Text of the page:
AbstractsMedical & Health Science

Lipid profile and micro- and macrovascular complications in type 1 diabetes

by Nina Tolonen

Institution: University of Helsinki
Department: Institute of Clinical Medicine, Division of Nephrology; Folkhälsan Institute of Genetics, Folkhälsan Research Center; Research Programs Unit, Diabetes and Obesity, University of Helsinki
Year: 2015
Keywords: lääketiede
Record ID: 1144545
Full text PDF: http://hdl.handle.net/10138/152704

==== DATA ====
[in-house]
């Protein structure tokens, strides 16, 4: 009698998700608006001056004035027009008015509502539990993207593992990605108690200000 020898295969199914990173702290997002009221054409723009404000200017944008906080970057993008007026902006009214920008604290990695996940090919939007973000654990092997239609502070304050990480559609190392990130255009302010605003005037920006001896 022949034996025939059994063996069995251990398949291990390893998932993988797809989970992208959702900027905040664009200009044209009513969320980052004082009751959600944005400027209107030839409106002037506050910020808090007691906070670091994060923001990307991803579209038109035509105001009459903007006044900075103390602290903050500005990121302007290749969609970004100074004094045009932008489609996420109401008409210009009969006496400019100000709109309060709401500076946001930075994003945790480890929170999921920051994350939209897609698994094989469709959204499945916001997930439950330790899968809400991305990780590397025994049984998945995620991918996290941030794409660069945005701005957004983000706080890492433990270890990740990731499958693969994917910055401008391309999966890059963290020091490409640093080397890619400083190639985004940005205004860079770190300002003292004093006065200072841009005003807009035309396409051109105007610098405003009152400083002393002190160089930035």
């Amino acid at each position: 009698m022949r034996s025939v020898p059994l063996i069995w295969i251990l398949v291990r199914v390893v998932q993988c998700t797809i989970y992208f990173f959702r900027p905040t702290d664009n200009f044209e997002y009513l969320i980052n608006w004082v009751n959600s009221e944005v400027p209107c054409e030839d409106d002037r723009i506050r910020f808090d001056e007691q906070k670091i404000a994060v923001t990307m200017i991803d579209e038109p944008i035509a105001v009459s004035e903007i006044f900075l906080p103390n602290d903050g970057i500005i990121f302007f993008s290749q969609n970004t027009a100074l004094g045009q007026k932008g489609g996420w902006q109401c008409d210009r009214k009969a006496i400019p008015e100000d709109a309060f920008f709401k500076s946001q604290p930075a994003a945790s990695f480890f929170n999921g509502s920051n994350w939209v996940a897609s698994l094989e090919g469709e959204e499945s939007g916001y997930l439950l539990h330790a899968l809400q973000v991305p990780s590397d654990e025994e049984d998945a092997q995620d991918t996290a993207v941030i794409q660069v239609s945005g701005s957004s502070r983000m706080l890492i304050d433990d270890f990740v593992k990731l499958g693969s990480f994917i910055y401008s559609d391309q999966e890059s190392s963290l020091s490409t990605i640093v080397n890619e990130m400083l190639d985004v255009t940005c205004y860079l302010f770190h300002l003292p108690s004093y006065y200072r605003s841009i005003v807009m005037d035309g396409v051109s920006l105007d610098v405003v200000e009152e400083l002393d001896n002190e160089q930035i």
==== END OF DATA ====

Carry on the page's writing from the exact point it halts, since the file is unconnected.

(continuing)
Background: Cardiovascular disease is the most common cause of death in patients with type 1 diabetes, and the premature mortality rates are especially high in patients with diabetic nephropathy. Diabetic retinopathy is the leading cause of vision loss among the working-age population in industrialized countries. Early identification and aggressive treatment of risk factors are crucial to reduce the incidence of diabetic complications. Aims: To examine the relationships between lipid profiles and diabetic nephropathy, diabetic retinopathy, and incident coronary artery disease (CAD) events in a large nationwide cohort of patients with type 1 diabetes. Subjects and methods: These studies are part of the ongoing Finnish Diabetic Nephropathy Study (FinnDiane). Studies I (N=2927) and III (N=1465) have a cross-sectional design. At follow-up, renal status was verified by a review of all available medical files (Study II, N=2304), and data on CAD events were retrieved from the Finnish Hospital Discharge Register and the Causes of Death Register (Study IV, N=3520). Results: The recommended lipid concentrations of current treatment guidelines were poorly met, especially regarding the target for LDL cholesterol. Triglycerides and apolipoprotein (Apo) B were independent predictors of progression to micro- and macroalbuminuria, and total cholesterol was an independent predictor of progression to end-stage renal disease. HDL and HDL2 cholesterol were independently associated with proliferative diabetic retinopathy (PDR). In patients with PDR, the correlations between albumin excretion rate (AER) and lipid variables were strong. However, in patients without retinopathy no significant correlations were observed. In multivariate models, ApoB, triglycerides, non-HDL cholesterol, ApoB/ApoA-I ratio, and triglyceride/HDL cholesterol ratio were the strongest lipid predictors of an incident CAD event. Conclusions: Lipid abnormalities were associated with an increased risk of all three diabetic complications studied, i.e. diabetic nephropathy, retinopathy, and incident CAD events. Triglycerides and ApoB were independently associated with AER and estimated glomerular filtration rate (eGFR) and predicted the progression to micro- and macroalbuminuria as well as incident CAD events. Far lower concentrations of triglycerides than the currently recommended cut-off level (less than 1.7 mmol/l) increased the risk of progression of renal disease. Total and LDL cholesterol were poor predictors of an incident CAD event in patients with normal AER, in patients with HbA1c below the median (8.3%, 67mmol/l) of the cohort, and in women, in whom the ratios of atherogenic and anti-atherogenic lipoproteins and lipids performed better. Current treatment recommendations may need to be revised to reflect residual CAD risk in patients with type 1 diabetes. Tausta: Sydän- ja verisuonitaudit ovat yleisin kuolinsyy tyypin 1 diabeetikoilla, ja ennenaikainen kuolleisuus on erityisen suuri potilailla, joilla on diabeettinen munuaistauti eli nefropatia.…